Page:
By Chelsea Adams | Sunday, April 13, 2014
How many emails have you written to colleagues, clients, or customers this week? If the answer is one or more, you should consider business writing as part of your job—even if the word “writer” is not in your title.
Business writing is any written communication to teammates, stakeholders, and other people you work with. The good news: You don’t have to be a creative writing major to be an excellent business writer; in fact, you don’t even have to be creative. All you need is the desire to communicate in a way that leaves your reader feeling informed and prepared to take action.
To help you get there, here are three of my favorite tips from the Business Writing Fundamentals course on lynda.com. For simplicity, I’m focusing on email here, but these tips can also be applied to handwritten notes, memos, printed letters, and more.
By Jess Stratton | Monday, March 31, 2014
I’ve slipped a few nontechnical topics into Monday Productivity Pointers over the past year and they’ve proven to be popular, so this week I’m doing it again.
In today’s video, I’ll show you how to write a claim letter to a company for a faulty product or a bad experience. When you don’t get results from a claim letter, often the problem is that you never actually asked for a claim in the first place.
By Jess Stratton | Monday, March 17, 2014
When you’ve got news to share with the world, a press release is an ideal way to get the word out.
A press release is a notice you send to news outlets about something you consider newsworthy. It’s like a teaser trailer for a movie: You want the reporter to read your press release and be intrigued enough to call you, find out more about your story, and write about it.
By Jess Stratton | Monday, March 10, 2014
This week on Monday Productivity Pointers we’ll be ditching technology and getting back to old school communication: writing letters. Specifically, writing letters of recommendation.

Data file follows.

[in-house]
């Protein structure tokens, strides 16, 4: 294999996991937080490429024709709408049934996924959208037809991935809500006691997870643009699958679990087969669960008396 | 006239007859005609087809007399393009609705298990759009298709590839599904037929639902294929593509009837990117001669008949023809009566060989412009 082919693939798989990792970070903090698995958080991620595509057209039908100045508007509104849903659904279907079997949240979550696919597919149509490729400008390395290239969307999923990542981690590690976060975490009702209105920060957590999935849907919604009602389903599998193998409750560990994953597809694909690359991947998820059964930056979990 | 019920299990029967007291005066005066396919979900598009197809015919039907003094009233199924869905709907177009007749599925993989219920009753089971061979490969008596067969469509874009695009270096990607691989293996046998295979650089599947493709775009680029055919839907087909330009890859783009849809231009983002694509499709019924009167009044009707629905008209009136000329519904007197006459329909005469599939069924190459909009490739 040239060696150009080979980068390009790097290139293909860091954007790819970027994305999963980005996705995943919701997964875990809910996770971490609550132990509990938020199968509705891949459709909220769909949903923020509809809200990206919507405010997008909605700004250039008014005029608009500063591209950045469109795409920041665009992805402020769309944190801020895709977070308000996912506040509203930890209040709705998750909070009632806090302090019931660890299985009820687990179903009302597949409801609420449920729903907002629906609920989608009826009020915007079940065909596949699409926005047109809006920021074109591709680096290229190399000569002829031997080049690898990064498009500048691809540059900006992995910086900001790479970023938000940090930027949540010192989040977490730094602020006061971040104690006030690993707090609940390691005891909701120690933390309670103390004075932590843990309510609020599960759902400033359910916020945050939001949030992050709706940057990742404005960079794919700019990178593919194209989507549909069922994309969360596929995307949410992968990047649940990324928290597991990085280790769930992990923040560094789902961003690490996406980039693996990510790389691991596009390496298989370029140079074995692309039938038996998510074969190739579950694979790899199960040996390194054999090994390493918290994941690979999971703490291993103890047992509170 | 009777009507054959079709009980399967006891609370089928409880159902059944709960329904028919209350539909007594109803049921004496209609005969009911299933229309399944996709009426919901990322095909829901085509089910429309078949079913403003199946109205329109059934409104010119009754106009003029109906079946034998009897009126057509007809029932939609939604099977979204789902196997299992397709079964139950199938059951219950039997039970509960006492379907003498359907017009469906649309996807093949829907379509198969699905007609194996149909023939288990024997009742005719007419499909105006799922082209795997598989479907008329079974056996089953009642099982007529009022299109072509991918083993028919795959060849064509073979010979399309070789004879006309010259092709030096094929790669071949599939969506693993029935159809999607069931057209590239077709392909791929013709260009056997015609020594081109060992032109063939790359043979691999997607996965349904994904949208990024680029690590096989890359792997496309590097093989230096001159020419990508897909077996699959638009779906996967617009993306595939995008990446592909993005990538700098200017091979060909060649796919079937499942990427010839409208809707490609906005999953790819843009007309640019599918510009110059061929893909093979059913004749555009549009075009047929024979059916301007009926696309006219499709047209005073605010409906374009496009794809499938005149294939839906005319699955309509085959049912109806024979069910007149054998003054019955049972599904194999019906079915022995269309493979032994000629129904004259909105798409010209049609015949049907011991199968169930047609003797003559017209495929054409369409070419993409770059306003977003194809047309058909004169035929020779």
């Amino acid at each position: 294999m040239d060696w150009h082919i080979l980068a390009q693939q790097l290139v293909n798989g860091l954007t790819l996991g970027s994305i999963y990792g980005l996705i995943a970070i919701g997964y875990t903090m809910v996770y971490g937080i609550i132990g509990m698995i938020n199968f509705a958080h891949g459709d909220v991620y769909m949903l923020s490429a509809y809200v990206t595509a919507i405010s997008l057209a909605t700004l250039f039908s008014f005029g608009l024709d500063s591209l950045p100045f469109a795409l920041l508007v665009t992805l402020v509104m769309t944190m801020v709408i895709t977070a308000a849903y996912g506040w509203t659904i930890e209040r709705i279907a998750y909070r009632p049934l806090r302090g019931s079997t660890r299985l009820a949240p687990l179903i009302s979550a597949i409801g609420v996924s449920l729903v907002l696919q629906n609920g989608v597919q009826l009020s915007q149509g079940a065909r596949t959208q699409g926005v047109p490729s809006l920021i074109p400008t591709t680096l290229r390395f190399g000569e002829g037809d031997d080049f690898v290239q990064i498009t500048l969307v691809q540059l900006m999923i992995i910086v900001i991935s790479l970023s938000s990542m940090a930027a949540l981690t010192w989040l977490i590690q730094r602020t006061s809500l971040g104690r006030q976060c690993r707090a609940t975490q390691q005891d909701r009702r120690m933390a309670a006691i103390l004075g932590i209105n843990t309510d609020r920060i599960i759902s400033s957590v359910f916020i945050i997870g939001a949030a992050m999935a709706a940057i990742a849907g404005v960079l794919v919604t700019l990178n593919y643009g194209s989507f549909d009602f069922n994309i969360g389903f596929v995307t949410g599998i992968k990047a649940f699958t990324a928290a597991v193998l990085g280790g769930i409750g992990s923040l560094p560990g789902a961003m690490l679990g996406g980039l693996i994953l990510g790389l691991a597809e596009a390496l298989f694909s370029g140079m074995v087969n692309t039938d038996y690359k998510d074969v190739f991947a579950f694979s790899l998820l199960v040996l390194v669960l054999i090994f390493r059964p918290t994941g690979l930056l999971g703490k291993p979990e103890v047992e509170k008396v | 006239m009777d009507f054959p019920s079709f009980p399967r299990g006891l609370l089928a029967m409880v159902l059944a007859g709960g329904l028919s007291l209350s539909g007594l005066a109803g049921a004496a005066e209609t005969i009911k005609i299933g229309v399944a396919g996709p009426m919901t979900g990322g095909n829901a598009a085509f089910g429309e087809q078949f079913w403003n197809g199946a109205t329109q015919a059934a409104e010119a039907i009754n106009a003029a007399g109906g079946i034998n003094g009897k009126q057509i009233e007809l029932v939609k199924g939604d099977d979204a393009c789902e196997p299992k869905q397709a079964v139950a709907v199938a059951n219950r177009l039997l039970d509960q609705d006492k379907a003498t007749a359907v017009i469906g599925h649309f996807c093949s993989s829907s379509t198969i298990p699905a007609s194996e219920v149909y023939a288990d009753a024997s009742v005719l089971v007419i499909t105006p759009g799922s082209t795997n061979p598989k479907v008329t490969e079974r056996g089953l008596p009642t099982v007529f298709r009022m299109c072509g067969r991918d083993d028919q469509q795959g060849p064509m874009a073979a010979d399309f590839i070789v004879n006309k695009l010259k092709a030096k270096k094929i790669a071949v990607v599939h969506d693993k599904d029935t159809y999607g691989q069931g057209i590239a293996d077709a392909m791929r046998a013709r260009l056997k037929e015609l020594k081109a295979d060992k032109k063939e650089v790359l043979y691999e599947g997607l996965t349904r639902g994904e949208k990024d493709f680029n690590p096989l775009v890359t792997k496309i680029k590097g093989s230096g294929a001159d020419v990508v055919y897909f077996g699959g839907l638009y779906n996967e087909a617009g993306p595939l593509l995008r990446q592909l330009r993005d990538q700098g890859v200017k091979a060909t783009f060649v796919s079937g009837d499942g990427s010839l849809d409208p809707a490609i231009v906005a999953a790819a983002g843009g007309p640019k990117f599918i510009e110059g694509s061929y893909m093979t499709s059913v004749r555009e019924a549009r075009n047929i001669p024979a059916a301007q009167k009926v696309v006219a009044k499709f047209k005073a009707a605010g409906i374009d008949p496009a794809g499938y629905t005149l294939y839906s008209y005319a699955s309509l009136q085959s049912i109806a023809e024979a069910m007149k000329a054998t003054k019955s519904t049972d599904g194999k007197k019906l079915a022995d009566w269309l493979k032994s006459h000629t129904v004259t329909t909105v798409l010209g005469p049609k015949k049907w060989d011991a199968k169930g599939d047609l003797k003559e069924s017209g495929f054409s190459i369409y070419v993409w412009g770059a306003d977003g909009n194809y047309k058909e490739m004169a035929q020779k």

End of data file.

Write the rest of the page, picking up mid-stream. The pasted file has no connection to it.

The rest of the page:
At any point in your life, you may be called on to write a letter of recommendation for someone you know well. It could be for a college application or a new job, but no matter the occasion, one fact remains the same: Someone else’s success is riding on the quality of your letter. In this week’s video, I’ll show you how to write a great letter.
By Scott Fegette | Wednesday, September 04, 2013
Explore these courses at lynda.com.
Is a traditional college degree enough to compete in today’s workforce? A recent Today.com article suggests that potential employers aren’t just looking for targeted skills. They want a broad set of skills that reach beyond your job-specific role into business, analytical, and interpersonal areas. Being an expert in your particular field of knowledge is critical—but here are some complementary skills that potential employers may also consider valuable.
By Mark Tapio Kines | Tuesday, August 06, 2013
You’ve probably heard that most feature films tell their stories with a three-act structure. So what are these three acts? The beginning, the middle, and the end?
Well … no.
Instead, let’s call them the Buildup (Act 1), the Adventure (Act 2), and the Resolution (Act 3).
By Lisa Cron | Monday, March 04, 2013
Think stories are just for entertainment? They’re not. Stories are simulations that allow us to vicariously experience problems we might someday face. Think of them as the world’s first virtual reality—minus the geeky visor. Story was more crucial to our evolution than opposable thumbs. All opposable thumbs did was let us hang on. Story told us what to hang on to.
The great feeling of enjoyment we get when a story grabs us is nature’s way of making sure we pay attention to the story. It’s a survival mechanism. Do you know what that feeling is? A rush of the neurotransmitter dopamine. It’s your brain’s way of rewarding you for following your curiosity and finding out how the story’s problem is solved.
That’s why, when it comes to writing, the most important thing to master is the craft of story. Because it turns out that the brain is far less picky about beautiful writing than writers have been taught to believe.
Yes, writing well is a good thing—only a fool would deny that. But what matters most is that the story hooks the reader from the first sentence. How? By igniting the brain’s hardwired desire to find out what happens next. That’s what gives all those beautiful words all their power in the first place.
Lisa Cron explains how story captivates the brain.
So, how do you ignite the reader’s curiosity on that crucial first page? There are three things readers innately hunt for as a story begins.
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